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In December, Senator Ron Wyden (D-OR) introduced the FRESH Act (Fresh Regional Eating for Schools and Health), which (in addition to other provisions) aims to “increase accountability” in the SNAP program by requiring corporations receiving more than $1 million a year “to provide taxpayers with an itemized receipt for their share” of the SNAP program.

Sounds pretty reasonable, since any retailer large enough to rake in over a million bucks a year from SNAP is almost certain to have the technology necessary to send an electronic report to USDA on how that money was spent.

Such information is a crucial factor in the debate over restricting benefits, which is once again heating up in states around the country, with Florida being the most recent example. (However, that measure appears to be dead for now.)

In 2010, New York City applied to USDA for a waiver to conduct a 2-year pilot test to exclude unhealthy beverages such as soda from the SNAP-eligible food list. (The feds denied the request, citing complexity.) An unfortunate divide exists between public health experts targeting “sugar-sweetened beverages” as enemy number one and anti-hunger advocates, who vociferously oppose any SNAP restrictions.

But conveniently left on the sidelines of this very public debate, and laughing all the way to the bank, has been the food and beverage industry. Of course, they made their voices heard loud and clear through their usual behind-the-scenes lobbying efforts.

Senator Wyden’s bill should spark a conversation that’s long overdue: exactly how much does Big Soda and Big Food benefit from SNAP funding? Some of my colleagues are concerned that such data could backfire by giving more fodder to certain politicians who will use any excuse to cut benefits for the poor.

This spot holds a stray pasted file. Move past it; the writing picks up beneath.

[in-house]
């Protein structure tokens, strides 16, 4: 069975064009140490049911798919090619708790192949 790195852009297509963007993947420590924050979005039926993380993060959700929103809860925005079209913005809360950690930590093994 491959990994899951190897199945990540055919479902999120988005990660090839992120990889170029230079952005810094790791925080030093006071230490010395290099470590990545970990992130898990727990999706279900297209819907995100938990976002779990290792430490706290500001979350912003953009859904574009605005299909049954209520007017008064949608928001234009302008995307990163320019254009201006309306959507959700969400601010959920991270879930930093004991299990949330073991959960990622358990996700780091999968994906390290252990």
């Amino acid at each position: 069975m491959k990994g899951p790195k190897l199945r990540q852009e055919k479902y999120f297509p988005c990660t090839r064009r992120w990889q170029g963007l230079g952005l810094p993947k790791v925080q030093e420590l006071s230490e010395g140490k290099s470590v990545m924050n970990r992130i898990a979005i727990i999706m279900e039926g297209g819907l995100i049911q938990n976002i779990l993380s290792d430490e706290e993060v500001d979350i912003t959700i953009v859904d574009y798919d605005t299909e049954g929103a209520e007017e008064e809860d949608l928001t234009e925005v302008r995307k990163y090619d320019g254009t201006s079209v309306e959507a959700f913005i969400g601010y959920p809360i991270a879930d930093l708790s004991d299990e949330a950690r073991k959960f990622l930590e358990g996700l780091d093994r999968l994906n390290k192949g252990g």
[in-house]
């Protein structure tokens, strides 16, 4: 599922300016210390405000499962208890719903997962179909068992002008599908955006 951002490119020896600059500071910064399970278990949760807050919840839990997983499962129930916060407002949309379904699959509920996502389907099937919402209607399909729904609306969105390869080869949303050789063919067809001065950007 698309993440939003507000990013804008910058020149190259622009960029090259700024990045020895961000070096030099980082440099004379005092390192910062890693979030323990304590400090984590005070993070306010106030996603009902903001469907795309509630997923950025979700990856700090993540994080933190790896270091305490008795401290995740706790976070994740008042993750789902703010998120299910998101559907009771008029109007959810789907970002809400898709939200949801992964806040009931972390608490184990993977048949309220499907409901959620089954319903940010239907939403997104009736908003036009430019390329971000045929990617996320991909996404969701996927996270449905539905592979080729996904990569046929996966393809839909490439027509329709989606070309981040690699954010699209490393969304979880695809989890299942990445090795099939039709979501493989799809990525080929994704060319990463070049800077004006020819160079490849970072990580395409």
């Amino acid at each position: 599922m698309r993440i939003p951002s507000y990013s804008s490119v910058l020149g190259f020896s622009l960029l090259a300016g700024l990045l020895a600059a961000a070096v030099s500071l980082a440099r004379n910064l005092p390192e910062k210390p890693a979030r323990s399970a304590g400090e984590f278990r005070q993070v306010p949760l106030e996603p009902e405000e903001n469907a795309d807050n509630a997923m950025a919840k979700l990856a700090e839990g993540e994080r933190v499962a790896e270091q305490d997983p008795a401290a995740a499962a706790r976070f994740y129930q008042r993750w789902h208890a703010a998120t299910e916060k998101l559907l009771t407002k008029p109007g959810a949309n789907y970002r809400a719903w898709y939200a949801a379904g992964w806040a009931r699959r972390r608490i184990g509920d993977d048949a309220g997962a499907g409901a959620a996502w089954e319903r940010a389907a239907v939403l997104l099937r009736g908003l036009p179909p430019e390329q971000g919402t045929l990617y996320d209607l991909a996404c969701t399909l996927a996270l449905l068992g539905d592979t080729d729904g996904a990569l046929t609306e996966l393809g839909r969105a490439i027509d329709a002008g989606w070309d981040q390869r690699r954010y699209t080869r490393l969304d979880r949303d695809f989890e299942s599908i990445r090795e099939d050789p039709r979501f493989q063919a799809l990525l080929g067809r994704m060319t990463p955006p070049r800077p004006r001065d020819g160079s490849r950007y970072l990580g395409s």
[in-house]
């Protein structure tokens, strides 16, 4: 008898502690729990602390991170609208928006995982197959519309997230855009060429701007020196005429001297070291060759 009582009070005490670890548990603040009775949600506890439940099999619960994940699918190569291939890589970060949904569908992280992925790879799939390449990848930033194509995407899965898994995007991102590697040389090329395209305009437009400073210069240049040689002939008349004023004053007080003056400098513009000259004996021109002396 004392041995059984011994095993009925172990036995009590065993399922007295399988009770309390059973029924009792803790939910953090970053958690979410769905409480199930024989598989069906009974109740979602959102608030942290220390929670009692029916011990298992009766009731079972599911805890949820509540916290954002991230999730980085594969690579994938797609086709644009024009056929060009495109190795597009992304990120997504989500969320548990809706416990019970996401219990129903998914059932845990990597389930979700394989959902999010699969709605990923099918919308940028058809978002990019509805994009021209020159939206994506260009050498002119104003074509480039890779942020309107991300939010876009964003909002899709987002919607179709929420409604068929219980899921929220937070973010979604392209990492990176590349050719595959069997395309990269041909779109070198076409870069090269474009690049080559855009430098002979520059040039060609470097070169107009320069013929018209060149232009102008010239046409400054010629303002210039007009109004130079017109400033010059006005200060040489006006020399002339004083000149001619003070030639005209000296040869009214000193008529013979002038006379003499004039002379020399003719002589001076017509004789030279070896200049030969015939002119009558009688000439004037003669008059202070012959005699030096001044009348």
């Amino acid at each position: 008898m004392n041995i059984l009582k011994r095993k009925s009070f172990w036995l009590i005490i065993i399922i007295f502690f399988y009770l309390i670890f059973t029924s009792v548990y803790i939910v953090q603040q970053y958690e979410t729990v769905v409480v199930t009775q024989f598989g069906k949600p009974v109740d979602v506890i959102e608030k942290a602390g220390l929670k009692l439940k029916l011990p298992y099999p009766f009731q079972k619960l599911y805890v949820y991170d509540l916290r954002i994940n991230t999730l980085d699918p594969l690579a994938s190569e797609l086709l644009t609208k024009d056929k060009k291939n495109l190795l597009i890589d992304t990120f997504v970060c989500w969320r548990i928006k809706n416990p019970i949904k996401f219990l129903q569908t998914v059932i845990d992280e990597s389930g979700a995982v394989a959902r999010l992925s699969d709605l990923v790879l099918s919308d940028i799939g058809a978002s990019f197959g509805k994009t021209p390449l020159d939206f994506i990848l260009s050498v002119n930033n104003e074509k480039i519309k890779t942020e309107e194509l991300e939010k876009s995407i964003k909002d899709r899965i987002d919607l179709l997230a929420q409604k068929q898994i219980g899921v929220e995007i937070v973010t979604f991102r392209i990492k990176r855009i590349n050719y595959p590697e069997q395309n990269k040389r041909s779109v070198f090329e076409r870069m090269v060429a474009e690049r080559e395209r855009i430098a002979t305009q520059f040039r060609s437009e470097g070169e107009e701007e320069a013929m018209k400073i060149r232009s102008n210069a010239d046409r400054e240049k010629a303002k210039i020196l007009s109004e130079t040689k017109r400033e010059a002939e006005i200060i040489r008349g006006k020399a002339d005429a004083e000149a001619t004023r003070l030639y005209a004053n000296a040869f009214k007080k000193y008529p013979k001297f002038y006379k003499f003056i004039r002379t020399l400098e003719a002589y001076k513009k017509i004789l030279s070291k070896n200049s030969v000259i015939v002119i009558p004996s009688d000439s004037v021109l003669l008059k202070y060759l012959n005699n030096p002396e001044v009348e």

Yes, the data is likely to show that SNAP participants’ purchase habits parallel those of other Americans, who are also consuming too many empty calories. But that’s not a valid reason to fear collecting the information. The “personal responsibility” argument–that individuals alone are responsible for how they eat regardless of their environment and shear lack of affordable healthy options–will continue with or without Uncle Sam picking up the tab.

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But how will we ever improve and strengthen SNAP if we cannot accurately evaluate it? How else will we truly integrate public health into our food assistance programs? Why should Walmart—probably the single largest beneficiary of SNAP—have access to information that the USDA doesn’t?

Now more than ever we need to ensure the nation’s largest food assistance program is truly helping those in need, instead of just lining the pockets of Corporate America.

Originally published on Appetite for Profit

Michele Simon is a public health lawyer specializing in food industry marketing and lobbying tactics and author of Appetite for Profit: How the Food Industry Undermines our Health and How to Fight Back. She is also the president of Eat Drink Politics, a consulting firm on food and beverage industry tactics, based in Oakland. You can follow her blog and find her on Twitter. Read more >